Marine protected areas aren’t going to save oceans from the threat of climate change

How far will humans go?
How far will humans go?
Image: Reuters/Randall Hill
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In the last 10 years, there has been a sudden awareness of the sheer amount of damage humans have caused to the oceans. Before 2008, there were only four large marine protected areas (MPAs) in the world. Today, there are more than 30. In most of these reserves, mining or oil exploration is not allowed and fishing is highly restricted. The hope is that these areas will become a refuge for marine life to recover and perhaps even flourish.

The world’s marine protected areas.
The world’s marine protected areas.
Image: MPAtlas

The trouble is that, though MPAs will help in the short term, they aren’t going to save the oceans from the threat of climate change, according to a new study in Nature Climate Change. The study looked at expected emissions under two globally recognized scenarios: business as usual, where temperatures rise by 8.5°C by the end of the century, and another where some mitigation controls the temperature rise to only about 4.5°C by 2100. Under both scenarios, the oceans undergo radical changes that are likely to be too much for marine life to adapt to despite losing the threat of human fishing or oil exploration.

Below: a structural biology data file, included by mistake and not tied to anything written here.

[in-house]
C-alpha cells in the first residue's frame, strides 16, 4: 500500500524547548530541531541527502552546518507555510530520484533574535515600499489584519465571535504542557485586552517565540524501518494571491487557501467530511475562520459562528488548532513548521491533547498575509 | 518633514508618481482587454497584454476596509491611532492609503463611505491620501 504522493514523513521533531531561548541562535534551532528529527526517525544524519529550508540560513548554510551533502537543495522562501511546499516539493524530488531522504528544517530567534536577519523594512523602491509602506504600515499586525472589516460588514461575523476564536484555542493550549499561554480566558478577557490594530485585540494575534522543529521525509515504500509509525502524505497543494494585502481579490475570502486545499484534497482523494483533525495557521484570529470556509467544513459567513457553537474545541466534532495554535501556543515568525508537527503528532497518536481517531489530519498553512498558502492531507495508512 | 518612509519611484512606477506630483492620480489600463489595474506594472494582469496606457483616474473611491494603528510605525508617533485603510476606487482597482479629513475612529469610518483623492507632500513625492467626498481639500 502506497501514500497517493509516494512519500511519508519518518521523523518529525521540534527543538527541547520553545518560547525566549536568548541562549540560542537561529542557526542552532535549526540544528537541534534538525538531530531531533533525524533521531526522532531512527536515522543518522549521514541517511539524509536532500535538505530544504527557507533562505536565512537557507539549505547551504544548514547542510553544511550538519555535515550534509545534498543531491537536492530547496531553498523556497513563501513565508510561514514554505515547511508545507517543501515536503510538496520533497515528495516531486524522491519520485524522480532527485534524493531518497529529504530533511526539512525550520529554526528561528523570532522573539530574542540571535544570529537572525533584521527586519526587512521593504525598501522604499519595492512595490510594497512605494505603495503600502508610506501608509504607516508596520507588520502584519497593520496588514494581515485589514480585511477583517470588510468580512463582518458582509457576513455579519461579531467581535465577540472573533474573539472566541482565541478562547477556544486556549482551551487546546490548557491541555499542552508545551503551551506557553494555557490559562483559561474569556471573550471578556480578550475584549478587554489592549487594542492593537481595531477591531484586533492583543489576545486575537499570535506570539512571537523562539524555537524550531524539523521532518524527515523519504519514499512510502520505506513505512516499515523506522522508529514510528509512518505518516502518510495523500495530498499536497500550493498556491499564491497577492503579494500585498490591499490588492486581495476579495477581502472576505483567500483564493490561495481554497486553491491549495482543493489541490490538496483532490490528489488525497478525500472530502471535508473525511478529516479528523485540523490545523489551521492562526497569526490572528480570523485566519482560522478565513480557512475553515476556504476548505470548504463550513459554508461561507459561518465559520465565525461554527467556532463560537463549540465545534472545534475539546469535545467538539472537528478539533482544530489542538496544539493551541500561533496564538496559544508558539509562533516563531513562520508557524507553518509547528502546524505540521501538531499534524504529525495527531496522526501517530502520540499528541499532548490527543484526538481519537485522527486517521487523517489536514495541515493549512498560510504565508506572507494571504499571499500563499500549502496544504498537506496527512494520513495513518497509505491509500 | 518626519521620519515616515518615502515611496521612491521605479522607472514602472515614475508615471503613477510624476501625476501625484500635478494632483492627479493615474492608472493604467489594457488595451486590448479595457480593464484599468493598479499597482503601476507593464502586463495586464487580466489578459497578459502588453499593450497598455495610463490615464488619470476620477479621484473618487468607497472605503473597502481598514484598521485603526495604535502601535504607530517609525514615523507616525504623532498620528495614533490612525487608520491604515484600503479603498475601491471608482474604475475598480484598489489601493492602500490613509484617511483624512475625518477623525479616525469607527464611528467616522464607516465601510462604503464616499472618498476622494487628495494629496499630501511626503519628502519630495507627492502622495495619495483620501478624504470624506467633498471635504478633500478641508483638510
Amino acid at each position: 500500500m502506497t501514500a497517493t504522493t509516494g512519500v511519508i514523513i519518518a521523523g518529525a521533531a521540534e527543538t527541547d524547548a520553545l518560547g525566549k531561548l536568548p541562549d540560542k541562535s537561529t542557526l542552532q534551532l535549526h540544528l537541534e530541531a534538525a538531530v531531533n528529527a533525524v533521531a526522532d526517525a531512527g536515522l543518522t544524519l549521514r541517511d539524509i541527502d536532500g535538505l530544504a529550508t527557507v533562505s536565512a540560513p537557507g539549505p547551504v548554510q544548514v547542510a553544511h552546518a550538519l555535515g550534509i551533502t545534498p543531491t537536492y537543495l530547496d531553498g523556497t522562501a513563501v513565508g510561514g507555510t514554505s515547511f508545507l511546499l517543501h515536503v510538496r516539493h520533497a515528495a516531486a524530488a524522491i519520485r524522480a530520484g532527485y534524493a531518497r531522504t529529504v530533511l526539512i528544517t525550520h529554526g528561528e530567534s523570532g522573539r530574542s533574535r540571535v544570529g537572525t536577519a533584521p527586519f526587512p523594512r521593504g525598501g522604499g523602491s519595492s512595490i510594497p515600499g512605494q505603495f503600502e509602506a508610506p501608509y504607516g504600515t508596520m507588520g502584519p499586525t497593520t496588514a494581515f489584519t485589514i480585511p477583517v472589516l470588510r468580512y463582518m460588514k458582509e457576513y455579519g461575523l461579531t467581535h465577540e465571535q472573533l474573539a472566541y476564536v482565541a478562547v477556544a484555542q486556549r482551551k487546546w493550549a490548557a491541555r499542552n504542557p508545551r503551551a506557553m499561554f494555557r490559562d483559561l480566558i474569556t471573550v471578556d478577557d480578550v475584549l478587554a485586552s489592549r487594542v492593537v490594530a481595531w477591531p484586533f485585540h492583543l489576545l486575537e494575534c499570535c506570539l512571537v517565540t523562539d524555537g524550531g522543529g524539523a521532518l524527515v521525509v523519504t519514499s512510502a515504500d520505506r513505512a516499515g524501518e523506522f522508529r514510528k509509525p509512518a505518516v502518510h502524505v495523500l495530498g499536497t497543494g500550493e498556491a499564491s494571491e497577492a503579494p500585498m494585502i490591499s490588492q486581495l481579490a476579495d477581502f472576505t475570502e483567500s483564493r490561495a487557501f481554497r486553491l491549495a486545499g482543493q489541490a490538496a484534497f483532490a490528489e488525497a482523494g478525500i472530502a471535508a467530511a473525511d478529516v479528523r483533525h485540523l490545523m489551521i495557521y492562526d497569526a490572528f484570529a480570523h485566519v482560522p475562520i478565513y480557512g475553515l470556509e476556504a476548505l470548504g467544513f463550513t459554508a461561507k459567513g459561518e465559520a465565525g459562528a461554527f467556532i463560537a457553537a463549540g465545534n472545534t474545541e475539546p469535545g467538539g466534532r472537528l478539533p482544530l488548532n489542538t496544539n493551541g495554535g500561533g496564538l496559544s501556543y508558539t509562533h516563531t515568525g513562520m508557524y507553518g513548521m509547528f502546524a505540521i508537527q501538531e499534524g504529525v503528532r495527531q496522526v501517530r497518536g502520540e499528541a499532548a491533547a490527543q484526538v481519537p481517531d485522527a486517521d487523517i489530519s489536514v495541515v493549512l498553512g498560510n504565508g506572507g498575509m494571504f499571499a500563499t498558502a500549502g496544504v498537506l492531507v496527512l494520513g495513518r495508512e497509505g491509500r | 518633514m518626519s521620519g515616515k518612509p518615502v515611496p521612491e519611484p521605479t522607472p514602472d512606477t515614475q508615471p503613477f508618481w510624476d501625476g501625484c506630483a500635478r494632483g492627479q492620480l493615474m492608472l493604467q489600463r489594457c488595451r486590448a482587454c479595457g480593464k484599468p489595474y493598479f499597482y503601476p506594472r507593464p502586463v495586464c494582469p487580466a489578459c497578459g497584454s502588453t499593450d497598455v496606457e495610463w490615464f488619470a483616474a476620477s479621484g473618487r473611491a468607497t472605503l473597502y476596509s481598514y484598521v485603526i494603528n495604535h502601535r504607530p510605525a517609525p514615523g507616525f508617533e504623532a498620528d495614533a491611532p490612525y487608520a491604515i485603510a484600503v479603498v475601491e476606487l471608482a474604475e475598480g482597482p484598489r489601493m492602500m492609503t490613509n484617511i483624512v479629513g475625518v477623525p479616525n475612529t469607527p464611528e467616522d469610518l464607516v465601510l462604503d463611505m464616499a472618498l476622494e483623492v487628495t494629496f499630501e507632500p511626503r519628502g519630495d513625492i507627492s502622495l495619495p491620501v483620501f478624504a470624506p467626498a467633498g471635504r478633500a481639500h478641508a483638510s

These changes will include increased storm intensity, rising sea levels, ocean acidification, warmer waters, unpredictable upwelling of ocean nutrients, and loss of oxygen. It’s like suffering from floods in the basement, fire in the attic, poisonous gas in the bathroom, and a gunman in the house… but much worse.

You only need to look at what’s happening to the Great Barrier Reef, a UN World Heritage site and the oldest MPA (it was designated the latter in 1975). In the past few years, the reef has suffered a series of bleaching events that have caused mass coral die-offs. Last month, the Australian government announced a $400 million plan to save corals but scientists believe that the attempt is too little, too late.

A 2016 study found that, if the goal is to increase biodiversity and recover fisheries, then the MPAs need to cover as much as 30% of the oceans, up from 4% today. The authors of the new study support the creation of larger MPAs, but they warn that those protections will be for naught if we don’t address the systemic problem of climate change.